Home Service for Sunday 29th August 2021

Prayers of Approach

Father of light, of truth and wisdom, we worship you and adore you. Turn us inside out as we come to you today. Let our light shine through you in the darkness, most merciful and gracious God. Amen.

Unchanging God, refresher, healer and restorer, give us wisdom and discernment today, as we come to seek you and to hear you, to be still and present with you, to be transformed.

Open our eyes, our ears and our hearts. to be quick to see where you are at work; quick to listen for your word; quick to offer love and hope, and slow to judge.

May we bring to you not only the words on our lips, but the praise in our hearts. May we bring our honesty and bravery, our anxiety and fears, all that we carry in our hearts. May we meet with Jesus, who accepts us – flaws and all – with forgiveness and grace.


Hymn: Your words to me are life and health (R&S 321)

Readings: Deuteronomy 4:1-2, 6-9

Mark 7:1-23


This week’s readings encourage us to examine our lives again and again, to make sure that our behaviour conforms to God’s law rather than to our own preferences and prejudices. Some Pharisees and scribes accuse Jesus’ disciples of eating with unwashed hands. Jesus tells the Pharisees that it is what is inside the heart that is important. He says that they honour God with their lips but not their hearts. It is not what goes into a person’s body that defiles a person, but rather the words and actions that can come from the inside.
The choices we make and the words we speak reflect what is important to us, the values that we hold. How do the choices we make reflect the values we hold? The purity of our faith is properly measured by the extent and effectiveness of our compassion and care for others.

Hymn: Come Lord, to our souls come down (R&S 361)


We all live with many rules and ‘laws’ in our daily lives, many of which we take for granted and are so ingrained that we hardly notice them anymore. But some practices and laws are more unusual and may bring us up short at times. Every so often someone makes a list of odd laws that are still in force. Here’s one that appeared in a newspaper a while ago.


The top ten weirdest laws in Britain today

1. All beached whales and sturgeons must be offered to the Reigning Monarch
2. No person shall, in the course of a business, import into England, potatoes which he knows, or has reasonable cause to suspect, are from Poland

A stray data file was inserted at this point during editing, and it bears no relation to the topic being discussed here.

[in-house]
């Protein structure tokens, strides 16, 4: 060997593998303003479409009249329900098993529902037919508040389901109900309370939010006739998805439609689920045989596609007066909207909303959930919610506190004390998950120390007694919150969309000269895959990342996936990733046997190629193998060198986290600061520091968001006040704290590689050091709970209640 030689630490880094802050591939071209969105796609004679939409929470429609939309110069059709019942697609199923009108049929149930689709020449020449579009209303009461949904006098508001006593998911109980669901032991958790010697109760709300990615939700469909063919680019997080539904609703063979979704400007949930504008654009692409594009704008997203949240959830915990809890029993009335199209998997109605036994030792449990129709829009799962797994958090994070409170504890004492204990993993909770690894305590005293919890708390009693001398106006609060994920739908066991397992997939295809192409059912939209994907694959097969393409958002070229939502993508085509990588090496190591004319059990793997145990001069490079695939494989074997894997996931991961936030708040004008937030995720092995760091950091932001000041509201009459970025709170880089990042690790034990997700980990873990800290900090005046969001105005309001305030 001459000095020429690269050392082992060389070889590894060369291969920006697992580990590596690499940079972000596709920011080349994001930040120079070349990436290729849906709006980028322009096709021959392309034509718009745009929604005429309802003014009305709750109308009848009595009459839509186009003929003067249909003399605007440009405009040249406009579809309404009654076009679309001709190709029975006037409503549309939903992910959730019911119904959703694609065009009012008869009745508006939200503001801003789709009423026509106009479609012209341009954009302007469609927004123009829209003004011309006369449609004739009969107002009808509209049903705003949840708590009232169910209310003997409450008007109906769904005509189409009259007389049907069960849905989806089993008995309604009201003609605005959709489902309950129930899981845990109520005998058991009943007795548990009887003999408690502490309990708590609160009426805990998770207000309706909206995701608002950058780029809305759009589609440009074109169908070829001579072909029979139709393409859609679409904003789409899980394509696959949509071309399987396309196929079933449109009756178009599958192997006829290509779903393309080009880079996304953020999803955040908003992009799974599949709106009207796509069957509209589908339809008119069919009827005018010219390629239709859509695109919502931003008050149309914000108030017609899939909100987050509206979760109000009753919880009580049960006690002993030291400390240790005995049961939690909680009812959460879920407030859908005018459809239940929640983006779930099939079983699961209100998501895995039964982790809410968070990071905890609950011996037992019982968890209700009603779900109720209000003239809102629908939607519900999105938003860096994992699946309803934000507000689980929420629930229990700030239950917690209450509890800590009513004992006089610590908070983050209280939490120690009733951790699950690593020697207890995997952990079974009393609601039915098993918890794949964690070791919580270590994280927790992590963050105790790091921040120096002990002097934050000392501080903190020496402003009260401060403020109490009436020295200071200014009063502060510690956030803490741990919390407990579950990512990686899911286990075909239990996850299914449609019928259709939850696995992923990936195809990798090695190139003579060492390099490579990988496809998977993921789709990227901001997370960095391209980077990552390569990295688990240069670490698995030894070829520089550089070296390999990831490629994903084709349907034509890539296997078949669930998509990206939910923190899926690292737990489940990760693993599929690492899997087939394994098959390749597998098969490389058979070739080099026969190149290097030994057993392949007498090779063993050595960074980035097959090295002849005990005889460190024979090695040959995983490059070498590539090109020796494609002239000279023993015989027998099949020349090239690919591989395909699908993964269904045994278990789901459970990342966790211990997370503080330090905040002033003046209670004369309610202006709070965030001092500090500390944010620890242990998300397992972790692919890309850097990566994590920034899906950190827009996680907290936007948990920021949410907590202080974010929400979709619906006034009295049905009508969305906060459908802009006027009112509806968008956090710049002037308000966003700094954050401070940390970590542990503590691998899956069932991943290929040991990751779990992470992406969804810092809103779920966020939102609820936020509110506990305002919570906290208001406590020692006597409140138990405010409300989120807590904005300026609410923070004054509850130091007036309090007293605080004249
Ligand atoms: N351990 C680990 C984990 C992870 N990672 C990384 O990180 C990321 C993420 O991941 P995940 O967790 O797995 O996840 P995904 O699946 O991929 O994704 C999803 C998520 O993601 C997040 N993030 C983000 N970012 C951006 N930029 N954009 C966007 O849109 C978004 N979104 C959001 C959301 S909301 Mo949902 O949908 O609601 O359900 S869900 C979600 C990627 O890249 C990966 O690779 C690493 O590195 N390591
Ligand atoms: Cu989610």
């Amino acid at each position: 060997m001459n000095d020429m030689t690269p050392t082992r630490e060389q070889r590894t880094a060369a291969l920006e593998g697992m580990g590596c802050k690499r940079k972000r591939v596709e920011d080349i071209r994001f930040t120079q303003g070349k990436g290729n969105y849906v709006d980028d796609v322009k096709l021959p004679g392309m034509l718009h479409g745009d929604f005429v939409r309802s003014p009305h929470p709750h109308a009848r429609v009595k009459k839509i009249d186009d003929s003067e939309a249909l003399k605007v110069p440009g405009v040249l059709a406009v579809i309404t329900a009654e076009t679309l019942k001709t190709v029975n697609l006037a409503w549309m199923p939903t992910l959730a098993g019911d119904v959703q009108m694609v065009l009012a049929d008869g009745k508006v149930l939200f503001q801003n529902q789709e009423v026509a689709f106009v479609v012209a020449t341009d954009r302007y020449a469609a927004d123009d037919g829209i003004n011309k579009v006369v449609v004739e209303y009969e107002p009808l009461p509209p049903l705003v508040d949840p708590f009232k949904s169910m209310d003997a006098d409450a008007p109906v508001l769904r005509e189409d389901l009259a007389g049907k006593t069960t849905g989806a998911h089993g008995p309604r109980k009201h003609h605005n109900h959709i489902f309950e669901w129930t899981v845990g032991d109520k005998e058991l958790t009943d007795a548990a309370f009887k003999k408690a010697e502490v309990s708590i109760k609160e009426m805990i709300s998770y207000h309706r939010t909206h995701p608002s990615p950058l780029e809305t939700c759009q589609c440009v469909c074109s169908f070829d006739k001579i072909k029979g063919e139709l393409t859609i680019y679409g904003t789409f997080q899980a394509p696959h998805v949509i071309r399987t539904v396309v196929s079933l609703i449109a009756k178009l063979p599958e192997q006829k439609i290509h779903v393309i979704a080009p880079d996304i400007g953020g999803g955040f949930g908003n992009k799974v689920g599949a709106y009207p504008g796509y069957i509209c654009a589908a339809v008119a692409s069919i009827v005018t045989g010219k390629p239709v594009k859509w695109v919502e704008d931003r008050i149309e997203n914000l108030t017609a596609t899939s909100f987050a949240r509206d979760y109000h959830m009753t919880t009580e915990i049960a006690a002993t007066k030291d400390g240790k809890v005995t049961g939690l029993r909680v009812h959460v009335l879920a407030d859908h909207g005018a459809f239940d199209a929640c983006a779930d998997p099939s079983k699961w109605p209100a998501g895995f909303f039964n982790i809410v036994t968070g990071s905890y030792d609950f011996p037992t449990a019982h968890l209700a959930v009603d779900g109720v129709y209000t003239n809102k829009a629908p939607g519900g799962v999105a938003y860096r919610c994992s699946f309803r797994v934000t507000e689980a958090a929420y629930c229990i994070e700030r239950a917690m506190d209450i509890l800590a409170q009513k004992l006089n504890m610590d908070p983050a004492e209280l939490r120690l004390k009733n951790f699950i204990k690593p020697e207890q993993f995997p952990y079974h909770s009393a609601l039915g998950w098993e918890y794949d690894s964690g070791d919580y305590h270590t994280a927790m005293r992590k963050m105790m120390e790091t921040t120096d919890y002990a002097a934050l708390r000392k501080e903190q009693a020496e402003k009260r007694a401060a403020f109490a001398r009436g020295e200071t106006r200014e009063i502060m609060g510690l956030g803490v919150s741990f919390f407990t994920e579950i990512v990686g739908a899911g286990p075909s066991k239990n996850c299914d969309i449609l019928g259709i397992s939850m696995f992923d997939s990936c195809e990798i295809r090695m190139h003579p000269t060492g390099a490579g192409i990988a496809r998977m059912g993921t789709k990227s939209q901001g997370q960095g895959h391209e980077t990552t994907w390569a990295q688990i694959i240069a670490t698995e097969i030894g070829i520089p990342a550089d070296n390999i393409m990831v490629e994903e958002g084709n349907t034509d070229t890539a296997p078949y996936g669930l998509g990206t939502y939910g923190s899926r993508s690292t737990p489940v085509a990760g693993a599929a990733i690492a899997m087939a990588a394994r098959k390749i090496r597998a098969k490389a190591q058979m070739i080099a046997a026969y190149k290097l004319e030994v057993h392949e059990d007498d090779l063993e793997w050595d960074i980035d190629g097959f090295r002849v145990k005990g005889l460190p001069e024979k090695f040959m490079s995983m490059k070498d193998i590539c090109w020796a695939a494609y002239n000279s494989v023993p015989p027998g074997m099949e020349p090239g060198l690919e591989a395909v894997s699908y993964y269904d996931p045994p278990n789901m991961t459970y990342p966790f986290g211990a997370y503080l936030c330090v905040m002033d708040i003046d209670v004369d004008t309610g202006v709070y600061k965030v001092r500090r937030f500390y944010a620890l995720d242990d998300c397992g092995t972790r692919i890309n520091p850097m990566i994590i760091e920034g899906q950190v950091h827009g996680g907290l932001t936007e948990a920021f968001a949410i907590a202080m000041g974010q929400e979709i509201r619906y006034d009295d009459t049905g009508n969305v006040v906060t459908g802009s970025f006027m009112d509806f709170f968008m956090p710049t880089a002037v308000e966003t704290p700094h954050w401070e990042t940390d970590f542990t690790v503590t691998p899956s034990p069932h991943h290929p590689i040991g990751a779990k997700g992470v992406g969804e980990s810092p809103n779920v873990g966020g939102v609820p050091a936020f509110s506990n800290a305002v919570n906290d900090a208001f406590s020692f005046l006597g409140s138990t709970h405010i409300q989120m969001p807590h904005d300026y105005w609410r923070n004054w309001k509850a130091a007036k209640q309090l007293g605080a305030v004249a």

3. It is Illegal to be drunk in the pub
4. It is illegal to carry a plank along a pavement (as well as any ladder, wheel, pole, cask, placard, showboard, or hoop) in the Metropolitan Police District
5. MPs are not allowed to wear armour in Parliament
6. It is an offence to be drunk and in charge of cattle in England and Wales
7. It is illegal to handle a salmon in suspicious circumstances
8. It is an offence to beat or shake any carpet, rug, or mat (except door mats before 8am) in a thoroughfare in the Metropolitan Police District
9. It is illegal to jump the queue in the Tube ticket hall
10. It is illegal to activate your burglar alarm without first nominating a ‘Key-Holder’ who can switch it off in your absence

When first enacted these laws probably all had a good reason but now they seem rather strange. God’s laws have a much longer ‘shelf life’ being relevant for all time. However there is still a danger that we can misinterpret or ritualise God’s law to such an extent that we lose their true meaning. Moses, in instructing the people of Israel to obey God’s law, warns them not to add anything to it or subtract from it, but to live it.

Car number plates in some American states have catchphrases or slogans – e.g. the state of Illinois’ slogan is ‘Land of Lincoln’. In Missouri, it is ‘Show Me State’. As Moses speaks to the people of Israel, he asks them to show by their actions that they are obeying the law. They need to show that they belong to a nation of people who are wise because of the justice and wisdom of their laws, and because they follow them in the way they live.